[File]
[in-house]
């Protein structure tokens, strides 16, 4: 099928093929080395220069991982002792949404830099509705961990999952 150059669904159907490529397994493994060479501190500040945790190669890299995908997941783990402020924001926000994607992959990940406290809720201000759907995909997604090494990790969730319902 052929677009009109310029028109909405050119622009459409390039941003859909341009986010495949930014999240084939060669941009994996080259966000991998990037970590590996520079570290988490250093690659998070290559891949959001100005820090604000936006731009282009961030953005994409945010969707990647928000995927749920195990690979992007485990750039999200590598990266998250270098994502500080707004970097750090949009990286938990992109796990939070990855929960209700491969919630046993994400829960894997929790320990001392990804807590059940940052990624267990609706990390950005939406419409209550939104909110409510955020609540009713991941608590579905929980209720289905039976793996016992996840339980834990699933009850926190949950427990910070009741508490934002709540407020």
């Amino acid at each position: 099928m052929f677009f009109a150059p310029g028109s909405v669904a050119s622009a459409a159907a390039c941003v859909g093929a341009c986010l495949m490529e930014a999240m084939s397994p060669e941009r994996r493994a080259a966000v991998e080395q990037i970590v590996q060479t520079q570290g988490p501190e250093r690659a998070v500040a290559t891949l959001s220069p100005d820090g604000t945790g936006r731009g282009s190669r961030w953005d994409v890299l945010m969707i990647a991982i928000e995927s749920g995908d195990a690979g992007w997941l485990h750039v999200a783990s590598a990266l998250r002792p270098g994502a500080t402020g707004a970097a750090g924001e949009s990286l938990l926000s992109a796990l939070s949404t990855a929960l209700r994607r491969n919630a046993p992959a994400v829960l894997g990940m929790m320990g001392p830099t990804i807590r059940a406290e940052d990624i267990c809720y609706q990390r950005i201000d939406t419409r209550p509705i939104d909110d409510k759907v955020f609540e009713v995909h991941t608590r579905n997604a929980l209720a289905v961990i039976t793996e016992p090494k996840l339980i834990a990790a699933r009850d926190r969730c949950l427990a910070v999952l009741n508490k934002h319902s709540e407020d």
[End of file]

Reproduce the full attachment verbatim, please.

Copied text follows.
[in-house]
């Protein structure tokens, strides 16, 4: 099928093929080395220069991982002792949404830099509705961990999952 150059669904159907490529397994493994060479501190500040945790190669890299995908997941783990402020924001926000994607992959990940406290809720201000759907995909997604090494990790969730319902 052929677009009109310029028109909405050119622009459409390039941003859909341009986010495949930014999240084939060669941009994996080259966000991998990037970590590996520079570290988490250093690659998070290559891949959001100005820090604000936006731009282009961030953005994409945010969707990647928000995927749920195990690979992007485990750039999200590598990266998250270098994502500080707004970097750090949009990286938990992109796990939070990855929960209700491969919630046993994400829960894997929790320990001392990804807590059940940052990624267990609706990390950005939406419409209550939104909110409510955020609540009713991941608590579905929980209720289905039976793996016992996840339980834990699933009850926190949950427990910070009741508490934002709540407020």
């Amino acid at each position: 099928m052929f677009f009109a150059p310029g028109s909405v669904a050119s622009a459409a159907a390039c941003v859909g093929a341009c986010l495949m490529e930014a999240m084939s397994p060669e941009r994996r493994a080259a966000v991998e080395q990037i970590v590996q060479t520079q570290g988490p501190e250093r690659a998070v500040a290559t891949l959001s220069p100005d820090g604000t945790g936006r731009g282009s190669r961030w953005d994409v890299l945010m969707i990647a991982i928000e995927s749920g995908d195990a690979g992007w997941l485990h750039v999200a783990s590598a990266l998250r002792p270098g994502a500080t402020g707004a970097a750090g924001e949009s990286l938990l926000s992109a796990l939070s949404t990855a929960l209700r994607r491969n919630a046993p992959a994400v829960l894997g990940m929790m320990g001392p830099t990804i807590r059940a406290e940052d990624i267990c809720y609706q990390r950005i201000d939406t419409r209550p509705i939104d909110d409510k759907v955020f609540e009713v995909h991941t608590r579905n997604a929980l209720a289905v961990i039976t793996e016992p090494k996840l339980i834990a990790a699933r009850d926190r969730c949950l427990a910070v999952l009741n508490k934002h319902s709540e407020d």